Similarly, when objective outcome measures (change in scores on assessment tools) are used in practice, they need to be precise enough to give a reliable indicator of change but still be manageable so they can be readily completed by clients and clinicians – and sometimes this means reduced sensitivity.
All measures (goals and objective assessments) will vary in the degree to which they are specific and will have some degree of error. This is balanced by their utility in practice – very specific assessments are useless if they take so long there’s no time to provide treatment. It is more critical that client goals describe what the client wants and needs to be able to do than meet SMART criteria to the letter.
How long will I need to use it?
The SMARTAAR Goal Worksheet is particularly useful in the early stages of goal writing
skill development but may not be needed routinely longer term.
In this case, it may only be needed for very complex goals, on an as-needed basis. Once you are familiar with the concepts, you may be able to go through the same process without using the physical structure of the worksheet. At times, it can be useful when goals and clinical needs are very complex, and for scheduled team based discussions where variation in goal writing skills exists.
Is the client’s name included in goal statement? It should be there to support client centred goals and rehab.
WHAT does the client want to achieve? What is the point of doing the intervention? Is the goal focused on participation (or activity)?
Ensure the goal is clear and well defined. It provides reason for providing and evaluating the efficacy of intervention.
Is it easy to determine when the goal is achieved? (This is also linked to ‘Specific’ criterion)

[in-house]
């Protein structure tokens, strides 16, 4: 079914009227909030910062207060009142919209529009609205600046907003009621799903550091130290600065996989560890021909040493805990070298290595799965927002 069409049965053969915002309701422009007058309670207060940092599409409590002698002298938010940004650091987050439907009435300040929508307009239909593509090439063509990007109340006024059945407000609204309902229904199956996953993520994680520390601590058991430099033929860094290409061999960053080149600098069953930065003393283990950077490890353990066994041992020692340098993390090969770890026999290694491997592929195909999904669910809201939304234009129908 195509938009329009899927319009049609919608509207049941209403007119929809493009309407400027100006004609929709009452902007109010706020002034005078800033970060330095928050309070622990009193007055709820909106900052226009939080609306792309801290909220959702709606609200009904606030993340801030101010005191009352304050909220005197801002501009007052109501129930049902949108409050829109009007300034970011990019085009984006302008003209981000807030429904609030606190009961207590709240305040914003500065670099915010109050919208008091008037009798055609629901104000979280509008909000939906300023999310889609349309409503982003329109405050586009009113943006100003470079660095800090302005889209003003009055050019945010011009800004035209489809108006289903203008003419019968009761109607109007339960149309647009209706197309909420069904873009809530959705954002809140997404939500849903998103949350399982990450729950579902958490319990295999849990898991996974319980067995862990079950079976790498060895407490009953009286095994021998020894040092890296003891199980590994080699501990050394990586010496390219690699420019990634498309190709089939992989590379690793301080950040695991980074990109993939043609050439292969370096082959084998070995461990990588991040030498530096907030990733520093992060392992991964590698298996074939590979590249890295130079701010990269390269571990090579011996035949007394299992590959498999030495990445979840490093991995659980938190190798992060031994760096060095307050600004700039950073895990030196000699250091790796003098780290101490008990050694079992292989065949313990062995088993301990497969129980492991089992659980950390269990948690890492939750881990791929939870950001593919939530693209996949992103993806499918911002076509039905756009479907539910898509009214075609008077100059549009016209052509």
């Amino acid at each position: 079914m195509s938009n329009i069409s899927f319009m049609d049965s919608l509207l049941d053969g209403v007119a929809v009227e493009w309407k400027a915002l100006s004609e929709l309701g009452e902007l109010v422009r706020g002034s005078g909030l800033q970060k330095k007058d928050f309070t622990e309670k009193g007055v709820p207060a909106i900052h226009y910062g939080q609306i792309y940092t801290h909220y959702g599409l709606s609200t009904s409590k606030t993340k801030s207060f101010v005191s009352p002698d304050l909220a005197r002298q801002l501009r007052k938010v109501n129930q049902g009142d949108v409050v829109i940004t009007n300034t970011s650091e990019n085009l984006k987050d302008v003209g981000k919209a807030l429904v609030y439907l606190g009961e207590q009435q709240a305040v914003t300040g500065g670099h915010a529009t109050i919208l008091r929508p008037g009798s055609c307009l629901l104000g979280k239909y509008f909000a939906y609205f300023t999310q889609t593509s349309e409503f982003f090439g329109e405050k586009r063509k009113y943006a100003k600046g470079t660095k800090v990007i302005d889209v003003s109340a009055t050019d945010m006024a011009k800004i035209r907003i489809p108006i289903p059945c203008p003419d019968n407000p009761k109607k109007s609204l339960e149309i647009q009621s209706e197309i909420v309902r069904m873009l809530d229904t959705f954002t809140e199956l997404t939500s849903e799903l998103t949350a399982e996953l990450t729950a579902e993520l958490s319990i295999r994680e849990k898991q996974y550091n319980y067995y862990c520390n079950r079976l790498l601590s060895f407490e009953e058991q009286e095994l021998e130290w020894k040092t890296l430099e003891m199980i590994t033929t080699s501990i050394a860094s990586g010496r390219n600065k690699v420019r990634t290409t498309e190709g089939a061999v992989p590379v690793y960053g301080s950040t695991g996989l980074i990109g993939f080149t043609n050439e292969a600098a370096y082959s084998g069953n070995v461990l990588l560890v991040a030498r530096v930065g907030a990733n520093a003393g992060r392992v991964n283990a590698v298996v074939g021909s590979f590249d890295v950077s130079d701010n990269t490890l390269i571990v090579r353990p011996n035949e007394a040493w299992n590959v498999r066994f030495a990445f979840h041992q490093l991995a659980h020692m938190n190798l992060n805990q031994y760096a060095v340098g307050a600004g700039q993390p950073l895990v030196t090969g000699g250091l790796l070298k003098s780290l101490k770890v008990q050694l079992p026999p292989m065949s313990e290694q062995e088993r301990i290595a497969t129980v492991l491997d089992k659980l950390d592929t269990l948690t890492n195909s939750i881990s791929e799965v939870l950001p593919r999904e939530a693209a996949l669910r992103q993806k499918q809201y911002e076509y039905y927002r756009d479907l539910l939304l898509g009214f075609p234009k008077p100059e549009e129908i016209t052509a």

If you cannot measure whether the goal has been achieved or not, you may need to refine the goal further
What is the desired standard or quality for achievement?
- Specify what the desired standard / quality is needed to be met for the goal to be achieved e.g. frequency, level of independence, speed, number of errors, location, quantity
- How will you measure whether goal has been achieved? If this question is hard to answer, you may need to refine goal further
Is the goal realistic for this client at this time? Consider the client’s injury, age, supports, lifestyle and stage of rehab
Is the goal achievable given current resources?
- Is the goal is within the capacity of your service / role? Note most case managers can’t provide the intervention to achieve therapy goals, and need to demonstrate how the various disciplines are working together towards the client’s goals
Has the client said that they want to achieve this goal? The goal needs to have meaning for the client
Is the goal relevant for the services being requested? Is the goal within scope of service / funding body?
How long do you think it will take for the client to achieve the goal? Include a specific time period
- Ensure that there is enough time to achieve the goal
- If it will take too long, smaller goals may need to be written
What does the multidisciplinary team, client, family and external agencies need TO DO to achieve this goal?
- Who does each action? When is it due to be completed?
- Clinician actions with a timeframe for completion should be recorded in this section (not the goal itself) e.g. ‘complete neuropsych assessment by .....’
- Impairment goals can often be reworded as steps to monitor progress e.g. use of DASS to monitor changes in mood, 6 minute walk test
A good goal should be measured. Use a rating scale to describe the degree to which the client has achieved their goal
- Services / schemes may have their own goal achievement scale
- Reporting reasons for not achieving a goal can enable goals to be used as an outcome measure, to communicate with the client, and to support ongoing clinical reasoning and service evaluation e.g. ‘Poorly written goal / Client moved / Client changed mind re goal / No appropriate service available’
Reporting Goal Outcomes
Who needs to know about the progress the client has made to date? Providing the client with feedback ensures that rehab remains client centred and can maintain motivation
- How many goals were fully / partially achieved?
- What factors affected progress towards the goals?
- What are the implications for ongoing rehab? Does the action plan need to be amended?